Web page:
What, then, shall be said to those zealous scholars who claim that Folk-Lore is but a part of some other science—as only a proper dependency of some other kingdom of thought? Not indeed to any new nomenclature or arrangement of science, but to some branch of it which was in existence when Folk-Lore, less than fifty years old as a science, was imagined. What say some of the masters upon this subject? Monsieur Gaidoz, of the highest authority as a scholar and savant, defines it as "that ensemble of traditions and popular literature, which, to abridge, is called to-day, ordinarily, by the English name of Folk-Lore. True it is, that closely allied to Folk-Lore are other sciences, which in turn assist it, and derive aid from it." "It is true," says Professor Sayce, "that it is often difficult to draw the line between Folk-Lore and Mythology, to define exactly where one begins, and the other ends, and there are many instances in which the two terms overlap each other." "Folk-Lore," says Machado y Alvarez, "has close relations with Sociology." It falls within certain limits, within the limits of Sociology. Again, "It follows, from what has been said, that though Folk-Lore, in my opinion, has something in common with Psychological biology, something in common with Sociology, and, of course, something in common with Anthropology also, it cannot be confounded with any of these sciences, nor even form a mere chapter of them." But if Folk-Lore, in its extent, embraces the matter of the sciences, by the quality and the degree of knowledge which it expresses, it differs from them all. One of the greatest authorities has said in advocating a Folk-lore section of the British Association: "I think the time has come for this. Anthropology has long since been recognized there; Folk-lore should also, now be recognized, and independently."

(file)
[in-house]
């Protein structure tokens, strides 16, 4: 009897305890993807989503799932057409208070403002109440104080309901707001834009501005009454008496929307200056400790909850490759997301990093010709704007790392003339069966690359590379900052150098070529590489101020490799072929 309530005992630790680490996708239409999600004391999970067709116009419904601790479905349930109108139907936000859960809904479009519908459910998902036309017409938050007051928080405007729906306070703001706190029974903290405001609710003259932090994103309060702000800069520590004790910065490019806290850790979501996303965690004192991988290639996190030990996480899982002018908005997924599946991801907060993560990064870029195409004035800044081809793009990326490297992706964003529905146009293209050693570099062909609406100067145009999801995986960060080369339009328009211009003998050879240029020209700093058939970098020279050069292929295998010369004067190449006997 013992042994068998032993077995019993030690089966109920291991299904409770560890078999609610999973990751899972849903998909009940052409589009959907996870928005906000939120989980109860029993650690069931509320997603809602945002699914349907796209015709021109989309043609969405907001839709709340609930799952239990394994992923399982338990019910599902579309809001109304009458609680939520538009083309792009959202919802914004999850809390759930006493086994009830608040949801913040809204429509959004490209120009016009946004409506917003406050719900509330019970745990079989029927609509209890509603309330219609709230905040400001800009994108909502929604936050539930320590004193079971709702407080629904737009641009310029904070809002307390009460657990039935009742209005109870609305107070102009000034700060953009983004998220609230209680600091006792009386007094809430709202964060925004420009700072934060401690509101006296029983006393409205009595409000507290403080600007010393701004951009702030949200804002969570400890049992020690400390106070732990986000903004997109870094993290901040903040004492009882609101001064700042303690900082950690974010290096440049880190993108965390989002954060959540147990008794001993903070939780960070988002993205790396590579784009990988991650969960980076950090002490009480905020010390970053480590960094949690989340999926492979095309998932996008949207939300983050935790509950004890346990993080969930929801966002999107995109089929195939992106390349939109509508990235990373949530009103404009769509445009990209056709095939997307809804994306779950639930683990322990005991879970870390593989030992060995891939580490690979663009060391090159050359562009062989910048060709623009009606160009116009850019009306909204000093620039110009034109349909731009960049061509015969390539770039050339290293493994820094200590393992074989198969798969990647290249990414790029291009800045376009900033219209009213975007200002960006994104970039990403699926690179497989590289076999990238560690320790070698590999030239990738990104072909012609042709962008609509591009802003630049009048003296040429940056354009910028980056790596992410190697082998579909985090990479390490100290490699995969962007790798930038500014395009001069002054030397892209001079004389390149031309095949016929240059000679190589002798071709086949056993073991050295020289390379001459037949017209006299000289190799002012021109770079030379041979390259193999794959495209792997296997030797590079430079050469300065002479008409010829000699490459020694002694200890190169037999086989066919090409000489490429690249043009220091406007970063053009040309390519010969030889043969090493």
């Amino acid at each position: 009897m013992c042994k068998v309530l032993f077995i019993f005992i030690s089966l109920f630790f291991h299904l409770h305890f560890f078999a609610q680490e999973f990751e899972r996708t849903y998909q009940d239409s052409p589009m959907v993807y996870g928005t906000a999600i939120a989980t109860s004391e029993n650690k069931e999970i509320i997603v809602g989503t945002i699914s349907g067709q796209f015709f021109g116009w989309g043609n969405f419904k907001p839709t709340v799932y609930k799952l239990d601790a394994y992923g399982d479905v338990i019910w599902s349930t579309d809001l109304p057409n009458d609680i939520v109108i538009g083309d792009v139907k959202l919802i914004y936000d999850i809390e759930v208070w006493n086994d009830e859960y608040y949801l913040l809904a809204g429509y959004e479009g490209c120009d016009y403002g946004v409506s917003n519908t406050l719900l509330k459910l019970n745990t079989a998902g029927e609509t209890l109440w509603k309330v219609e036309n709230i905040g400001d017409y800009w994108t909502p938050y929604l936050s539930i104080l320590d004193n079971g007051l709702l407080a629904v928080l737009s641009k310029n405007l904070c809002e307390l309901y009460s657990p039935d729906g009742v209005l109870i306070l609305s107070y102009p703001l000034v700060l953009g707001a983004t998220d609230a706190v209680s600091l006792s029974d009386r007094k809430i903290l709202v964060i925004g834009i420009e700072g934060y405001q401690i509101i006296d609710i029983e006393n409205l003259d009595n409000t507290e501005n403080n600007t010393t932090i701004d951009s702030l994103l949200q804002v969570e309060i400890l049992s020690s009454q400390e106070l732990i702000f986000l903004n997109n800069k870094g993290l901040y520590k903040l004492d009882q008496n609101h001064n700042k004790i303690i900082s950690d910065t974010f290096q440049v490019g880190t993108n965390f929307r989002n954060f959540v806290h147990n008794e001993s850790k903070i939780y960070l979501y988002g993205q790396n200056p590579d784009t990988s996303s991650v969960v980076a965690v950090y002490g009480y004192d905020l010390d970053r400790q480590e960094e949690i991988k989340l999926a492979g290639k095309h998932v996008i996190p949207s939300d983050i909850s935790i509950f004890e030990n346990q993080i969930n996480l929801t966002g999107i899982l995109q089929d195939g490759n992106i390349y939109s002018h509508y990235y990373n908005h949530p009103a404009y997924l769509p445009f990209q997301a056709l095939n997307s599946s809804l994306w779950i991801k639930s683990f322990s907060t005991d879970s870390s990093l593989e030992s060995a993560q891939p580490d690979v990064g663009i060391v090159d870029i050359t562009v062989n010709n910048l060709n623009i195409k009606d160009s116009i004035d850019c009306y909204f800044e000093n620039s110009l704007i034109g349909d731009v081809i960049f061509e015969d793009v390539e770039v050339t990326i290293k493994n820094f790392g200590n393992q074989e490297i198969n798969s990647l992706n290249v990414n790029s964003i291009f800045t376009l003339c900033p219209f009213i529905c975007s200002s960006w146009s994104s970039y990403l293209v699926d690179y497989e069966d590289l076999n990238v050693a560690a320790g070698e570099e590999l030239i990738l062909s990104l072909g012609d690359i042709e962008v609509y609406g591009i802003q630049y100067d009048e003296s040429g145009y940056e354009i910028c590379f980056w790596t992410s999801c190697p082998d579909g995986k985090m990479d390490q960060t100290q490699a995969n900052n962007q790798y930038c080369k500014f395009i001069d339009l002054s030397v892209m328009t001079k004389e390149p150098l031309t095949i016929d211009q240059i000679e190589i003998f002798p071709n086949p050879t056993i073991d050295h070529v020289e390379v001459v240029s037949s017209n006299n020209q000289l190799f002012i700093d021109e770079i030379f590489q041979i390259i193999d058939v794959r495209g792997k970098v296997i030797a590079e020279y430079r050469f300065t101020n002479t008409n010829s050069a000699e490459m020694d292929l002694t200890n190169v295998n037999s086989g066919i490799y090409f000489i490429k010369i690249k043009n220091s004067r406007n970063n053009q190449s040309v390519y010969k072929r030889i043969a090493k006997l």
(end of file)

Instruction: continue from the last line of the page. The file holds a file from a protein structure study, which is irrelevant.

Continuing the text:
The records of the survivals that go to make up this new science are, for the most part, to be preserved by the antiquarian scholar, and by the student collector, and published and studied by societies organized for the purpose. They form a part of the literature of the people, and must be separated and kept separate from other written records. The story, the song, the riddle, the rhyme of the nursery, illustrate this class of folk-literature. As literature itself is a science correllated to the others, Folk-Lore is at once a part of literature and of science, but ought to be preserved apart from any other study, and not merged into or made a portion of any other science.